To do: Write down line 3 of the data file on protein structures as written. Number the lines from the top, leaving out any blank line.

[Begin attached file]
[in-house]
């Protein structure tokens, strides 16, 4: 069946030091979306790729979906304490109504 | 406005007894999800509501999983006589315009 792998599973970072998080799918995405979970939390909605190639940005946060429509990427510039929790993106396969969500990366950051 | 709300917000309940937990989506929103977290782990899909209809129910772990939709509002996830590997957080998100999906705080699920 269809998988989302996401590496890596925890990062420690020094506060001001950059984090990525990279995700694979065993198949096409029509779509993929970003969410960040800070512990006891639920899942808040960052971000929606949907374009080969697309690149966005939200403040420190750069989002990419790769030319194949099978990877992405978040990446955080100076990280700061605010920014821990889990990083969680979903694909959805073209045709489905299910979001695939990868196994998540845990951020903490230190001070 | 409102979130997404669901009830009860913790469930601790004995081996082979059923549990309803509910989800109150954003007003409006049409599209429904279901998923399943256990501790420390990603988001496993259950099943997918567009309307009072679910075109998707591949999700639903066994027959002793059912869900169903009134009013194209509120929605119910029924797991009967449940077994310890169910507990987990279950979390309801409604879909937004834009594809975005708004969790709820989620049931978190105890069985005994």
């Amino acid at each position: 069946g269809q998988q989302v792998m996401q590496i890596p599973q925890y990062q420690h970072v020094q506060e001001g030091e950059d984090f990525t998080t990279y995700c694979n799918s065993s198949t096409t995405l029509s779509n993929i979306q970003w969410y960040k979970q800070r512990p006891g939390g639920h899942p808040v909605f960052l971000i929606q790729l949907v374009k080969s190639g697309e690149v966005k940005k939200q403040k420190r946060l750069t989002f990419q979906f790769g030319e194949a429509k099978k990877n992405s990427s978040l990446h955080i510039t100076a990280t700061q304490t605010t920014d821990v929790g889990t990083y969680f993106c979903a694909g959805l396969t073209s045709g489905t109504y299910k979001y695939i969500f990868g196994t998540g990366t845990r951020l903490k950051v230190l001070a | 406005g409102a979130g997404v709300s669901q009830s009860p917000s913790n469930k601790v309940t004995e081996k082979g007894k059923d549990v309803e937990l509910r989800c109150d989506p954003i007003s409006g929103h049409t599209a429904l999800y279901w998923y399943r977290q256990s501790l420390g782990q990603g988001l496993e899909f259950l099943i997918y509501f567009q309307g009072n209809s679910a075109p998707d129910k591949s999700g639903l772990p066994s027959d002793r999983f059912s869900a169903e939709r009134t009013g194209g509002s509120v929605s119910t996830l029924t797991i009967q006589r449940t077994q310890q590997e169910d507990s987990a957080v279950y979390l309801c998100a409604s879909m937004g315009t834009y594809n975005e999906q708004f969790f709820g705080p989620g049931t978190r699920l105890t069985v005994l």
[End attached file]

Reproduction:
């Amino acid at each position: 069946g269809q998988q989302v792998m996401q590496i890596p599973q925890y990062q420690h970072v020094q506060e001001g030091e950059d984090f990525t998080t990279y995700c694979n799918s065993s198949t096409t995405l029509s779509n993929i979306q970003w969410y960040k979970q800070r512990p006891g939390g639920h899942p808040v909605f960052l971000i929606q790729l949907v374009k080969s190639g697309e690149v966005k940005k939200q403040k420190r946060l750069t989002f990419q979906f790769g030319e194949a429509k099978k990877n992405s990427s978040l990446h955080i510039t100076a990280t700061q304490t605010t920014d821990v929790g889990t990083y969680f993106c979903a694909g959805l396969t073209s045709g489905t109504y299910k979001y695939i969500f990868g196994t998540g990366t845990r951020l903490k950051v230190l001070a | 406005g409102a979130g997404v709300s669901q009830s009860p917000s913790n469930k601790v309940t004995e081996k082979g007894k059923d549990v309803e937990l509910r989800c109150d989506p954003i007003s409006g929103h049409t599209a429904l999800y279901w998923y399943r977290q256990s501790l420390g782990q990603g988001l496993e899909f259950l099943i997918y509501f567009q309307g009072n209809s679910a075109p998707d129910k591949s999700g639903l772990p066994s027959d002793r999983f059912s869900a169903e939709r009134t009013g194209g509002s509120v929605s119910t996830l029924t797991i009967q006589r449940t077994q310890q590997e169910d507990s987990a957080v279950y979390l309801c998100a409604s879909m937004g315009t834009y594809n975005e999906q708004f969790f709820g705080p989620g049931t978190r699920l105890t069985v005994l």